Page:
So far, in 2022, over 25,000 people have been diagnosed with stomach cancer. Stomach cancers, also known as gastric cancer, are often very aggressive. Several cancer types can develop in the stomach.
Gastric cancers include adenocarcinomas that develop in the stomach lining; gastrointestinal stromal tumors that develop in the stomach wall; non-Hodgkin lymphomas that develop in the stomach’s immune cells; and neuroendocrine tumors that develop in hormone cells.
Each gastric cancer type progresses differently and demands a different treatment protocol.
Stomach cancer develops when abnormal cells in the lining, wall, or glands of the stomach begin reproducing out of control. Unlike normal cells in the body, which produce at a controlled rate and die after a specified time, gastric cancer cells have no “off” switch. They continue to reproduce, and if undetected, cancer cells can spread to nearby lymph nodes and other body parts.
There is no single cause of stomach cancer, but certain risk factors can increase a person’s likelihood of developing gastric cancer. Some of these factors are uncontrollable, such as a genetic predisposition to cancer or medical condition. Other factors are within a person’s control, including lifestyle choices and diet.
Symptoms of early stages of gastric cancer include:
- Persistent heartburn or indigestion
- Bloated stomach
- Fatigue or anemia
- Loss of appetite/early satiety (feeling full without eating much)
Symptoms of late-stage stomach cancer include:
- Nausea or vomiting
- Blood in vomit or stool
- Weight loss
- Jaundice (yellowing of the skin)
- Dysphagia (trouble swallowing)
- Stomach pain
Who Gets It
Anyone can develop stomach cancer. However, some things can increase a person’s likelihood of developing stomach cancer in their lifetime. These factors include:
- Long-term H. pylori infection
- Diet high in salted, grilled, or processed meat
- Alcohol and tobacco use
- Pernicious anemia
- Prior stomach surgeries
- Inherited cancer disorders
- Epstein-Barr virus (mononucleosis)
Men are statistically more likely to develop stomach cancer than females. The most common stomach cancer patients are men over 60, although anyone can develop stomach cancer at any age.
How to Prevent
What Research Says
There are no guaranteed ways to prevent yourself from developing stomach cancer. However, like many cancers, there are lifestyle choices you can make to reduce your risk. Maintaining a healthy weight, reducing the amount of salted, grilled, and processed meats in your diet, and cutting back on alcohol and tobacco can lower your risk of stomach cancer.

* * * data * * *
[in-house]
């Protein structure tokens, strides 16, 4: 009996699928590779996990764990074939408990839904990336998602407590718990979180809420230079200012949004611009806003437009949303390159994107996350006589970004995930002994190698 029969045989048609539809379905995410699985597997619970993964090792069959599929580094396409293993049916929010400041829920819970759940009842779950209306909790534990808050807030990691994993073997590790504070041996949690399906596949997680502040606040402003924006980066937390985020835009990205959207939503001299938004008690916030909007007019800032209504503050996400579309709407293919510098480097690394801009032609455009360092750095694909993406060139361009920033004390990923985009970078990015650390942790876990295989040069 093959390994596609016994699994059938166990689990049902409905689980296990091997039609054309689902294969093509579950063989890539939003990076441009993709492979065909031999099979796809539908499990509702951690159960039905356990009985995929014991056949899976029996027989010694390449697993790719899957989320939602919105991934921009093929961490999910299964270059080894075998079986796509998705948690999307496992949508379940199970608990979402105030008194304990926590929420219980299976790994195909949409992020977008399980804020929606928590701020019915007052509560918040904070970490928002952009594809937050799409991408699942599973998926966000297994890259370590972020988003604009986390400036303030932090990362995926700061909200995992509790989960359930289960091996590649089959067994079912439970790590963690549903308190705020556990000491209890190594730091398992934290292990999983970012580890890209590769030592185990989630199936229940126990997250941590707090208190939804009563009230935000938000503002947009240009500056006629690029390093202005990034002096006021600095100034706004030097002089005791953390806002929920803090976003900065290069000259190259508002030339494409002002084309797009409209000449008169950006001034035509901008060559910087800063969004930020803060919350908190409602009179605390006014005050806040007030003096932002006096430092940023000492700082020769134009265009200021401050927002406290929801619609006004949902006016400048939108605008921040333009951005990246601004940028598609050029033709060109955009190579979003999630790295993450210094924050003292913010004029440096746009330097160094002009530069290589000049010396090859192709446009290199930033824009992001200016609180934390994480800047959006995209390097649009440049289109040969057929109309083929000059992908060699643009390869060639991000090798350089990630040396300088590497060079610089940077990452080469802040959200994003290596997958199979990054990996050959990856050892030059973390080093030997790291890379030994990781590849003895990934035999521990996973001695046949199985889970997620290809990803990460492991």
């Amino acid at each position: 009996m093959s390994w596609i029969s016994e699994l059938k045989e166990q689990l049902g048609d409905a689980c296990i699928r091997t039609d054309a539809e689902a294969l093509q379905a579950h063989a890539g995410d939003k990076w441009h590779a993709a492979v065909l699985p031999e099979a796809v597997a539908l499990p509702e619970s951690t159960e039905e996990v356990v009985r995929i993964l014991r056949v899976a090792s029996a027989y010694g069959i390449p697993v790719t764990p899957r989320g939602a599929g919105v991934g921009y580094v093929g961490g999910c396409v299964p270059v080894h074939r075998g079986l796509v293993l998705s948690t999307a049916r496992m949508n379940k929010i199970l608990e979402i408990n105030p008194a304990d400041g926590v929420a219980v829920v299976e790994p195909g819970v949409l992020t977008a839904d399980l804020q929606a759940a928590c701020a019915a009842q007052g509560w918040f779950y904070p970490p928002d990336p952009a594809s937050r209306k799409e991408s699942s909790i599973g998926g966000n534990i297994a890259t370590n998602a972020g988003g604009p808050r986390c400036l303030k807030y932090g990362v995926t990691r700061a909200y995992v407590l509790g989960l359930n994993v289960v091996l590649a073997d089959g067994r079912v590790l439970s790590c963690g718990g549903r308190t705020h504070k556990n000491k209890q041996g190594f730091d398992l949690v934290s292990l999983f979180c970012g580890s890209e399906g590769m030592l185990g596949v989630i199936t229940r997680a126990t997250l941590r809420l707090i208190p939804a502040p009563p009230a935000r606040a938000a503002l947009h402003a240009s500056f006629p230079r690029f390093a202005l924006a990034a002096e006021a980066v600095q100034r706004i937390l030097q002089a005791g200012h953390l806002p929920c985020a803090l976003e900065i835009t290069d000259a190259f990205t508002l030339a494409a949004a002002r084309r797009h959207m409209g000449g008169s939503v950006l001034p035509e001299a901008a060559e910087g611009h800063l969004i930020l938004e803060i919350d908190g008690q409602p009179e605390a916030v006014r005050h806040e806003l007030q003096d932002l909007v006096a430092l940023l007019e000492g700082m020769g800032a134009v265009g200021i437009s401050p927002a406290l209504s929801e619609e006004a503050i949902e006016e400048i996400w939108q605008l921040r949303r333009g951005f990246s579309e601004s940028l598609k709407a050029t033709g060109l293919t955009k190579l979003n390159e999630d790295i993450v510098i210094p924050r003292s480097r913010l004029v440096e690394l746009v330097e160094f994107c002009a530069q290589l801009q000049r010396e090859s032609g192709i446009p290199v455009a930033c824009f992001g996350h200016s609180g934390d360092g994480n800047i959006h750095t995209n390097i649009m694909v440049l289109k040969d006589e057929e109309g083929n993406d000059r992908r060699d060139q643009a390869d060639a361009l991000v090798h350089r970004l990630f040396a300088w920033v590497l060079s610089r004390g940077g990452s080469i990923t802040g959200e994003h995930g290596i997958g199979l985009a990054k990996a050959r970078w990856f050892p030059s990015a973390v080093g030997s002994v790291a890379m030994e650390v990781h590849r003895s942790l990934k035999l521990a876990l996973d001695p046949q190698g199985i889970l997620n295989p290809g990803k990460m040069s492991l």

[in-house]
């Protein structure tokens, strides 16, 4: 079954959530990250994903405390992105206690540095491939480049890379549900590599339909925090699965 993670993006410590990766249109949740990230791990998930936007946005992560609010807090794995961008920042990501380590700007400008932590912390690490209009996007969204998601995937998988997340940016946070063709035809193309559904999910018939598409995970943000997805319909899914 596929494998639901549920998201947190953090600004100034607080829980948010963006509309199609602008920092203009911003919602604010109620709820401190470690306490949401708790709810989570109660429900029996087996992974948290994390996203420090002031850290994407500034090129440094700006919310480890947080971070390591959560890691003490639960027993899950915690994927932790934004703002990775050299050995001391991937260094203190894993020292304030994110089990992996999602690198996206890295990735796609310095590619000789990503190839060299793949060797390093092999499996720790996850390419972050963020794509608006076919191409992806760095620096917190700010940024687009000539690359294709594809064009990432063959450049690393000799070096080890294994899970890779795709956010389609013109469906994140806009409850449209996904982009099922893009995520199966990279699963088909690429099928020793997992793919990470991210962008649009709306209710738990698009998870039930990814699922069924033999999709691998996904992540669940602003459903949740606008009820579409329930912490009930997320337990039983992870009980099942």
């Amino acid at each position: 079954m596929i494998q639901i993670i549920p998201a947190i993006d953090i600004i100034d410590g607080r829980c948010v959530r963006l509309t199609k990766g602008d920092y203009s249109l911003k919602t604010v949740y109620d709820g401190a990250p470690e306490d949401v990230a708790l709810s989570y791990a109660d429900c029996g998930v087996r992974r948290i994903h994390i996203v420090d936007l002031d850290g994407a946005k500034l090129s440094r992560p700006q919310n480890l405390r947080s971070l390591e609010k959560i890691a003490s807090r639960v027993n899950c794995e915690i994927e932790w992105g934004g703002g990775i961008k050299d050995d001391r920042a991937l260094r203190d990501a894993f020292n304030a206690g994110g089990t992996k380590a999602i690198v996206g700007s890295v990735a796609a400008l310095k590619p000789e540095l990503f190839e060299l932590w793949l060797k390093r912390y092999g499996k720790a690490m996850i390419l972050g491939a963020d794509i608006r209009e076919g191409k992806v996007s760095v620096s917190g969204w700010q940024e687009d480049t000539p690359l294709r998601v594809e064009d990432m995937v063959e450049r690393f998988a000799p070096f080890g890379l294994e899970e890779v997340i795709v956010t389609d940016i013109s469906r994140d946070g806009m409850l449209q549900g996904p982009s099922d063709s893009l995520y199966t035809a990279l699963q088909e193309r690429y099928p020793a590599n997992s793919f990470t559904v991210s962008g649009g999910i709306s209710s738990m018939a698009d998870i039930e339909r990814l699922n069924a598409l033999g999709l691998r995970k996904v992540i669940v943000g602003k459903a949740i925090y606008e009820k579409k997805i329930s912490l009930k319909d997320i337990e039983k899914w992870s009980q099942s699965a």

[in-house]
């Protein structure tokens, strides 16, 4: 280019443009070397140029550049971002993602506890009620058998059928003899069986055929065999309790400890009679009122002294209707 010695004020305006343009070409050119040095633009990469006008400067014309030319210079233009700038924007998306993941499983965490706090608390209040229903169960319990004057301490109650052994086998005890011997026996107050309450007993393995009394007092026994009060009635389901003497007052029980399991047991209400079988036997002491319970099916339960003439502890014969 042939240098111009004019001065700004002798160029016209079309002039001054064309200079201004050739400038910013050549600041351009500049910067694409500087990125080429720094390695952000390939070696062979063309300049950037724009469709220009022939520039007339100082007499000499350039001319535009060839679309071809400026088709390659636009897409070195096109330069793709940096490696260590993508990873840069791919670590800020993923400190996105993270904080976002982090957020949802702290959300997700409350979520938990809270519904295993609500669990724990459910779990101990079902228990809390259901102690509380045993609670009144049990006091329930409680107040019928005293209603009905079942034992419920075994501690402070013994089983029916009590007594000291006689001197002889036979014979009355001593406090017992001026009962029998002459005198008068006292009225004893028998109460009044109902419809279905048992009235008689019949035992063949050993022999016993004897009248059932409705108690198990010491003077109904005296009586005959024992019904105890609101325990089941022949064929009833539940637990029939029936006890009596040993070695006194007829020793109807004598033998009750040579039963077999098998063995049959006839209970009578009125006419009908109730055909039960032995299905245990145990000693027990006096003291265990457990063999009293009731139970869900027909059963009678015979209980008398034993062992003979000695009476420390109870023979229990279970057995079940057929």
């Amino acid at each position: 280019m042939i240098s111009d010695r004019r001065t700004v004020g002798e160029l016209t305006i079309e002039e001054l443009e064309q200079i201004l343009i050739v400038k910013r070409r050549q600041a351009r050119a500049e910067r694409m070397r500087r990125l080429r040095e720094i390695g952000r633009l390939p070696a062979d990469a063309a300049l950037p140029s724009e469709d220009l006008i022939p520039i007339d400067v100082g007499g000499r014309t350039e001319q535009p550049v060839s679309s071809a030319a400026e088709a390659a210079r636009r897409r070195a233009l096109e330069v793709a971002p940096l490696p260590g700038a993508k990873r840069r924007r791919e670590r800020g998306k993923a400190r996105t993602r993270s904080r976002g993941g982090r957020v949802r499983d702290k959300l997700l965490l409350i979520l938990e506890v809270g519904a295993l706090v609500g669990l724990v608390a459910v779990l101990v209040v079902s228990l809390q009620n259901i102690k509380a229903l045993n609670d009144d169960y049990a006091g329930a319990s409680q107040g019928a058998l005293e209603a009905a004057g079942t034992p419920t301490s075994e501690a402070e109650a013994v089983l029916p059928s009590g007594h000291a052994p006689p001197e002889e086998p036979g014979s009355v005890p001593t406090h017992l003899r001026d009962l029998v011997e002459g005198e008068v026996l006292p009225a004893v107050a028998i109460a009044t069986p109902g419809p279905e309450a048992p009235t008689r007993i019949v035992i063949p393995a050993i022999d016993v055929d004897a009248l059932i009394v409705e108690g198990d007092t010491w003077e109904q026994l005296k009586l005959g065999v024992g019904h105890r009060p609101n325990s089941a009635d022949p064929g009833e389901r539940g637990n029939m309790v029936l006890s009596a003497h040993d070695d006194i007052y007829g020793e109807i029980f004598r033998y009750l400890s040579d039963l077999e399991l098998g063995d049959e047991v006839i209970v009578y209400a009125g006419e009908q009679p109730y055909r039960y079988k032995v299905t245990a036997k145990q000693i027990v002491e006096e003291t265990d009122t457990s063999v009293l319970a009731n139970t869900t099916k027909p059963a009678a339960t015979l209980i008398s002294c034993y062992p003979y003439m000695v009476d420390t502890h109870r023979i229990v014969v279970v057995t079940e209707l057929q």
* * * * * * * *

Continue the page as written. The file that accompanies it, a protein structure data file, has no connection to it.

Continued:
Scientists at the National Cancer Institute, the American Cancer Society, and other research centers are working tirelessly to find better ways to diagnose, treat, and cure stomach gastric cancer.
Researchers have found that certain biochemical markers in the stomach’s microbiome may be able to signal the presence of gastrointestinal cancer. Further research is needed to determine whether doctors can also harness the microbiome to treat stomach cancer.
A drug called anamorelin can reduce the incidence of sarcopenia and cachexia (wasting away) in advanced stomach cancer stages. These stomach cancer symptoms were previously thought to occur only at the terminal stage but are now believed to be treatable, improving survival rates and quality of life.
Scientists are working on developing an immunotherapy protocol for custom mRNA vaccines for the treatment of stomach cancer. So far, they have created unique vaccines based on individual gastric cancer profiles that trigger an internal immune response to the tumor. More research is needed to determine whether doctors can use this response to treat cancer.
Tests & Diagnosis
How is it given?
A stomach cancer diagnosis can usually only be made after a series of increasingly specific tests. To determine whether you may have stomach or another type of cancer, your medical oncology doctor may order any of the following stomach cancer screening procedures:
- Lab work. Certain blood tests can indicate the presence of cancer in the body, but your doctor will have to perform further tests to determine where and what type of cancer it is.
- Imaging. X-rays, CT scans, MRIs, ultrasounds, and PET scans can all detect abnormal masses in the body, helping your doctor to pinpoint where cancer cells might be.
Exploratory procedures. Your doctor may perform exploratory laparoscopic surgery or an endoscopy to examine the inside of your stomach directly. If abnormal masses are detected, your doctor will biopsy them for further analysis in the lab.
Stomach cancer progresses through four stages. The severity of the stage depends on how far the disease has metastasized or spread throughout the body. Like many cancers, stomach cancer cells can spread or metastasize to lymph nodes and other locations in the body as the cancer develops.
However, early detection and treatment can reduce the likelihood of stomach cancer cells spreading and maximize survival rates. Your treatment options and prognosis will depend largely on whether your stomach cancer is Stage I, Stage II, Stage III, or Stage IV.
Other Names for Treatment
- Gastric Cancer
- Gastrointestinal Stromal Tumor(s)
Adjunctive Therapies for Stomach Cancer
Questions for your doctor
The Best 214 Integrative Cancer Treatment Centers for Stomach Cancer